The Lewis Center for the Arts at Princeton University has announced the award of additional support to artists for the 2020-21 academic year through the Mary MacKall Gwinn Hodder Fund. These grants recognize the particular challenges the COVID-19 pandemic have had on artists. The awards are intended to support the ten selected artists in continuing to advance their work in this environment. The selected artists are theater director Lileana Blain-Cruz, visual artist Onyedika Chuke, interdisciplinary director Mark DeChiazza, choreographer Marjani Forte, actor and performing artist Jennifer Kidwell, composer and musician Aurora Nealand, poet and journalist Maya Phillips, writer and translator Aaron Robertson, choreographer Katy Pyle, and visual artist Paula Wilson.
The Hodder Fund was established in the 1940s to provide artists and humanists in the early stages of their careers an opportunity to undertake significant new work. Hodder Fellows may be writers, composers, choreographers, visual artists, performance artists, or other kinds of artists or humanists who have, as the program outlines, “much more than ordinary intellectual and literary gifts.” In the regular cycle of Fellowship grants, artists from anywhere may apply in the early fall each year for the following academic year. Past Hodder Fellows have included novelist Chimamanda Ngozi Adichie, choreographer Nora Chipaumire, filmmaker Chinonye Chukwu, poet Eduardo Corral, playwrights Will Eno and Tarell Alvin McCraney, and visual artist Mario Moore, among many others. In recent years as many as five full Fellowships have been awarded from substantial and competitive applicant pools. The Hodder Fellows previously selected for the 2020-21 academic year are Kim Brandt, Amir ElSaffar, Kimber Lee, Troy Michie, and Casey Plett.
The arts sector and artists have been hard-hit by the restrictions that have been necessary during the pandemic. Artists have suffered from losses in income opportunities and sales of work and a nearly complete cessation of processes to develop new work and collaborate in-person, even as they have invested time and creative capital into finding ways to move their work into an online environment.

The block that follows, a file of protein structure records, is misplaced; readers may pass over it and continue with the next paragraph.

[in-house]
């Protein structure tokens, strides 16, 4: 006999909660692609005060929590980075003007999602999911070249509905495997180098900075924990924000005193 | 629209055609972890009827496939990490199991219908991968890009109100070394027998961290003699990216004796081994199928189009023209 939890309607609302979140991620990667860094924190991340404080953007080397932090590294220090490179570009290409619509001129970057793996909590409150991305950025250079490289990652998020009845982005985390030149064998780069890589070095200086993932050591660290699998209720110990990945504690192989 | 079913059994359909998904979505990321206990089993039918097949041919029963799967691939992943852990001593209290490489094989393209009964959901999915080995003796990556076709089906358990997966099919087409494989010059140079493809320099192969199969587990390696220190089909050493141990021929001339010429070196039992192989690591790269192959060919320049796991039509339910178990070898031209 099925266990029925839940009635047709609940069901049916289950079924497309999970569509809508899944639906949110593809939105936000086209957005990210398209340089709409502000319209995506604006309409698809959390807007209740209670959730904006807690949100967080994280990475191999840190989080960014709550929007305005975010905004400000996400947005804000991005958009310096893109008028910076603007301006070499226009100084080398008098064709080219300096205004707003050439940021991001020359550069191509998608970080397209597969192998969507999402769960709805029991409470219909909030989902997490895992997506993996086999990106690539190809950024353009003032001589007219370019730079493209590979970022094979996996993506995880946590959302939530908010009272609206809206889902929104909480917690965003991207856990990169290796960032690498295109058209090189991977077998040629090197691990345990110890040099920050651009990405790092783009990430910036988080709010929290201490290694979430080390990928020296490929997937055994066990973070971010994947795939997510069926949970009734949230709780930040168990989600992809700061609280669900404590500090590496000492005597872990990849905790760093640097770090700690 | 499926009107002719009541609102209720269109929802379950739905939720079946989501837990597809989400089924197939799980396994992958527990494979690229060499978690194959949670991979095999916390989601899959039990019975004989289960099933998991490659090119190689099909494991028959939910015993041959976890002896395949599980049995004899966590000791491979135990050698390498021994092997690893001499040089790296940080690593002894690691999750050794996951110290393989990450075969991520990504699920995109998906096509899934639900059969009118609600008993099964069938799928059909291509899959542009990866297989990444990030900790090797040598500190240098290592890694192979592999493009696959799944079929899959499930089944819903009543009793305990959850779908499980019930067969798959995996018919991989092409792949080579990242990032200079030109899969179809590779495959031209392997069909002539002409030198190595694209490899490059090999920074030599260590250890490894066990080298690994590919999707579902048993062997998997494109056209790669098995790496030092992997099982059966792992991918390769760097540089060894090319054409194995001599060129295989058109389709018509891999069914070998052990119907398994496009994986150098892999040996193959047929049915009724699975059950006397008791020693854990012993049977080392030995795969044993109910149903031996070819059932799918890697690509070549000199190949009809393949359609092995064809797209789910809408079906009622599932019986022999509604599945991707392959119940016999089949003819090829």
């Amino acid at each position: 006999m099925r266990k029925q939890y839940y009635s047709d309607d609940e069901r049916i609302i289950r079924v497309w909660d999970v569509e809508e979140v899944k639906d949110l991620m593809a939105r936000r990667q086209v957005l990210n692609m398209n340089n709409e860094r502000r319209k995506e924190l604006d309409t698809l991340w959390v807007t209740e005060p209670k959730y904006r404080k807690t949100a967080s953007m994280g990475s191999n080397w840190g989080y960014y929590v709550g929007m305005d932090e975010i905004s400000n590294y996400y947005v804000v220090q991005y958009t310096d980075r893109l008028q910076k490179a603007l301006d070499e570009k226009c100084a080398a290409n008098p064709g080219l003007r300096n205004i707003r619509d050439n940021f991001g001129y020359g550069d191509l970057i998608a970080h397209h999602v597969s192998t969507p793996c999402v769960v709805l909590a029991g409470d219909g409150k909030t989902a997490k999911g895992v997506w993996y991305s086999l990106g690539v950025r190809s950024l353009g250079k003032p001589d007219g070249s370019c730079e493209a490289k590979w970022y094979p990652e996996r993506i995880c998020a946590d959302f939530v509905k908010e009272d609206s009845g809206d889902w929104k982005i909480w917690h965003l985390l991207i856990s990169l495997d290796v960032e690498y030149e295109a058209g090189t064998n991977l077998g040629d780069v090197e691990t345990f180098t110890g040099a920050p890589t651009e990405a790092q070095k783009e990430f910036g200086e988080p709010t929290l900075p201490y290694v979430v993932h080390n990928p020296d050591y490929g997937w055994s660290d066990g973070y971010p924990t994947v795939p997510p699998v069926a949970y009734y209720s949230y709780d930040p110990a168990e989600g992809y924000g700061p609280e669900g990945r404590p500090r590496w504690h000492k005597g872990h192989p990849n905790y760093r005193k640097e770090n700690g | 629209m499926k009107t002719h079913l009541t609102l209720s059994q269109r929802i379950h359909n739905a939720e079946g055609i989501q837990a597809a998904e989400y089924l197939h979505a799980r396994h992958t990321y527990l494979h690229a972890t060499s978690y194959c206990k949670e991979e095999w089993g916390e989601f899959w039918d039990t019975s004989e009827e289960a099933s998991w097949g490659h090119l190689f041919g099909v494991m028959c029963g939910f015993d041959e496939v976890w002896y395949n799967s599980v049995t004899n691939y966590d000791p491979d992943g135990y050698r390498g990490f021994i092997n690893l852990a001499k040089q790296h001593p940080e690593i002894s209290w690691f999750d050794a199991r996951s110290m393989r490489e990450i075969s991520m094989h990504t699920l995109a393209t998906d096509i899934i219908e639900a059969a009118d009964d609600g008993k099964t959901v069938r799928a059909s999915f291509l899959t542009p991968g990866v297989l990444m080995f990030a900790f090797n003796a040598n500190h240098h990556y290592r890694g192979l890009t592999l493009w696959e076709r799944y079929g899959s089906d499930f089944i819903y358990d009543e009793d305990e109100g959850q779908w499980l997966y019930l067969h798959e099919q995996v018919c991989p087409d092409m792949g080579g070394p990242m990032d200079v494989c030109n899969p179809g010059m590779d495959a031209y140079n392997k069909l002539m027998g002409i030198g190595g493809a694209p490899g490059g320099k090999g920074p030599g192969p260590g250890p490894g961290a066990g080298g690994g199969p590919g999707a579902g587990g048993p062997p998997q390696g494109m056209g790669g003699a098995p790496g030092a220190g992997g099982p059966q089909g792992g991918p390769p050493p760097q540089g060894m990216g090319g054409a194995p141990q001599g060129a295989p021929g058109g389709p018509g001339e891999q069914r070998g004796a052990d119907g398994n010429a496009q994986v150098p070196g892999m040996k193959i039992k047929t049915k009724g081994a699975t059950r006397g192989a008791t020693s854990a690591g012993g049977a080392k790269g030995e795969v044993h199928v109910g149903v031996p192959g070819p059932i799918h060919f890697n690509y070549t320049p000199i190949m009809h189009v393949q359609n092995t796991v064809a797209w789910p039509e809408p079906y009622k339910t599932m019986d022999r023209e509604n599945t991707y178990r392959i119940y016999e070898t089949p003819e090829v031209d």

This special round of smaller grants, awarded by the Lewis Center’s chair and program directors along with the Department of Music chair, recognizes emerging artists whose work, in keeping with the Hodder tradition, demonstrates “much more than ordinary” promise.
“In this moment of national reckoning,” said Tracy K. Smith, Chair of the Lewis Center, “I’m reminded that the ability to imagine the world anew is vital to our survival as a collective. It’s our hope that this award will afford these exceptional artists a bit of time—and belief—to keep at it, for all of our sakes.”
Paula Wilson was born in Chicago and received an M.F.A. from Columbia University and a B.F.A. from Washington University in St. Louis. Wilson’s artworks are in the collections of The Studio Museum in Harlem, Yale University, Mildred Lane Kemper Art Museum, The Rubell Family Collection, The New York Public Library, and The Fabric Workshop & Museum. She has been featured in publications such as Hyperallergic, Artforum, The New York Times, The Brooklyn Rail, and The New Yorker. She is a recipient of the Joan Mitchell Artist Grant and the Bob and Happy Doran Fellowship at Yale University. Wilson is based in Carrizozo, New Mexico, where she is co-founder of the artist organizations MoMAZoZo and the Carrizozo Artist in Residency (AIR). She said, “The Hodder grant not only gives me the means, but also the unrestricted encouragement, to pursue the creative endeavors that mean the most to me.”
As with the Hodder Fellowships, these grants only require that the artists continue advancing their work and making the most of their creative potential.
To learn more about the Hodder Fellows, the Lewis Center for the Arts, and the more than 100 public performances, exhibitions, readings, screenings, concerts and lectures presented each year, most of them free, visit arts.princeton.edu.